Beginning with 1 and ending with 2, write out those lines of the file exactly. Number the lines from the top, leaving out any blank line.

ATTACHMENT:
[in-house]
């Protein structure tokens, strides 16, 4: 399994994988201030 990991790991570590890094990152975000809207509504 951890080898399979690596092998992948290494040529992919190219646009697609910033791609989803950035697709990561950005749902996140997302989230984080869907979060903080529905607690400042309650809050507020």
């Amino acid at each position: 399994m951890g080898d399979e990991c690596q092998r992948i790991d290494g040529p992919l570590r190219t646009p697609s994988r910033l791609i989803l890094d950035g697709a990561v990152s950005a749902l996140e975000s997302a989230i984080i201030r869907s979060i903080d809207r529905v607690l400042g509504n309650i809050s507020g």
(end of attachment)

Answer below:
[in-house]
């Protein structure tokens, strides 16, 4: 399994994988201030 990991790991570590890094990152975000809207509504 951890080898399979690596092998992948290494040529992919190219646009697609910033791609989803950035697709990561950005749902996140997302989230984080869907979060903080529905607690400042309650809050507020």